Sexual intercourse and cerebral aneurysmal rupture: potential mechanisms and precipitants

A review

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Aneurysmal subarachnoid hemorrhage (SAH) is a significant cause of death in young and middle-aged individuals and causes tremendous morbidity in affected patients. Despite the identification of various risk factors, the series of events leading to the formation, growth, and rupture of intracranial aneurysms is poorly understood. Cerebral aneurysm rupture has been associated with sexual intercourse and other forms of physical exercise. In fact, multiple case series reported that coitus was the immediate preceding activity in 3.8–14.5% of patients suffering from aneurysmal SAH. This may be related to the large elevations in mean arterial blood pressure that occur in both males and females during sexual intercourse (130–175 and 125–160 mm Hg, respectively). While coitus and physical exercise share important physiological similarities, each may differentially affect the probability that a preformed aneurysm will rupture. In this literature review and synthesis, the authors analyze the physiological human response to sexual intercourse in an effort to delineate those factors that may precipitate aneurysmal rupture. The authors' analysis is based on the original data collected by Masters and Johnson. To the authors' knowledge, this is the first review to address the link between sexual intercourse and intracranial aneurysmal rupture. While actual measurements of the physiological variables relevant to SAH were not performed in this article, the authors make reasonable assumptions based on the available data to help elucidate the mechanism of sexually induced aneurysmal rupture.

Abbreviations used in this paper: BP = blood pressure; CBF = cerebral blood flow; CPP = cerebral perfusion pressure; HR = heart rate; ICP = intracranial pressure; MABP = mean arterial BP; RR = respiratory rate; SAH = subarachnoid hemorrhage.

Article Information

Address correspondence to: Matthew R. Reynolds, M.D., Ph.D., Department of Neurological Surgery, Barnes–Jewish Hospital, Campus Box 8057, 660 South Euclid Avenue, St. Louis, Missouri 63110. email: ReynoldsM@wudosis.wustl.edu.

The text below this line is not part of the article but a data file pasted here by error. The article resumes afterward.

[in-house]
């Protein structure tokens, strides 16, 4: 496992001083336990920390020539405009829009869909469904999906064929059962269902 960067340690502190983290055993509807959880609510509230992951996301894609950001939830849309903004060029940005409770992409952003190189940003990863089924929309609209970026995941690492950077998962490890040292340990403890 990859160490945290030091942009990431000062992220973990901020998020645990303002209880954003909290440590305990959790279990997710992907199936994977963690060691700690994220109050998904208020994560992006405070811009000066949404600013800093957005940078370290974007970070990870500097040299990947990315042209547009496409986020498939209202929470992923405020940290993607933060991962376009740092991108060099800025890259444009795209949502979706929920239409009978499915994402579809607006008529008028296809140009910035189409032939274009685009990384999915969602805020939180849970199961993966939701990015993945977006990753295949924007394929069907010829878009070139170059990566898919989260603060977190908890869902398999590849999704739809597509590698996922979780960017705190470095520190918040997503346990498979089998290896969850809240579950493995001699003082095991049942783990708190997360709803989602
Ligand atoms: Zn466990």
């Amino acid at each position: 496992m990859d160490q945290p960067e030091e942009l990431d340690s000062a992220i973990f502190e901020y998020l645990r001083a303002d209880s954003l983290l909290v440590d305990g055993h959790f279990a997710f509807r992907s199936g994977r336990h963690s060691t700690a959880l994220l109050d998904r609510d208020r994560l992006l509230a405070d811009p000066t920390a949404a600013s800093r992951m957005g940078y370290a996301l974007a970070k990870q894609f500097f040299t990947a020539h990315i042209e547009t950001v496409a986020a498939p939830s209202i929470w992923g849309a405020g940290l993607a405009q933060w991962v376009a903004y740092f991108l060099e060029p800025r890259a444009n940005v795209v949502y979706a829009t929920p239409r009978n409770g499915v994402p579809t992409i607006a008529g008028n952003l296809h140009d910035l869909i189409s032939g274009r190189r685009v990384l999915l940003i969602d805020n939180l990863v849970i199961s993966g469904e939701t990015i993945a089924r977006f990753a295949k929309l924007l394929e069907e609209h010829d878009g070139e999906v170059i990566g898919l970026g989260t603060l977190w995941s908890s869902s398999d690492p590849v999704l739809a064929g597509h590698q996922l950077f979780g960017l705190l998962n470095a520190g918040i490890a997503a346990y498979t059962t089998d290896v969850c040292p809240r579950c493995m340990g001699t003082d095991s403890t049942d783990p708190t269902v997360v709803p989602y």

Please include this information when citing this paper: published online June 11, 2010; DOI: 10.3171/2010.4.JNS09975.

© AANS, except where prohibited by US copyright law.

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Figures

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    A–H: Graphic depiction of muscle tone, RR, HR, MABP, ICP, CPP, autonomic activity, and aneurysm wall tension as a function of each sexual phase. These data were assembled from multiple studies in human sexual physiology,5,7,47,48,64 and the plots represent average values during each sexual phase (in arbitrary units). Notably, most physiological parameters are increased in a linear fashion during the transition from the excitement to the orgasmic phase (A, C, and D). In contrast, RR is increased late in the plateau phase (B). This hyperventilatory state would be expected to stabilize the ICP, thereby increasing the CPP in proportion to the rising MABP (D–F). Given that the CPP (and therefore, aneurysm wall tension) is greatest during orgasm, one would expect aneurysmal rupture to occur during this period (H). Please see the text for details.

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    A–H: Graphic depiction of muscle tone, RR, HR, MABP, ICP, CPP, autonomic activity, and aneurysm wall tension as a function of increasing levels of physical exercise. As noted in Fig. 1, the plots represent average values during each level of physical activity. It is important to note that, unlike sexual intercourse, the RRs in both males and females increase in a linear fashion during each level of exercise. As a result, there is no precipitous rise in CPP because the progressively increasing MABP is counterbalanced by the increasing ICP. The cumulative result is decreased tension across the aneurysm wall and, ultimately, a lower risk of aneurysmal rupture.

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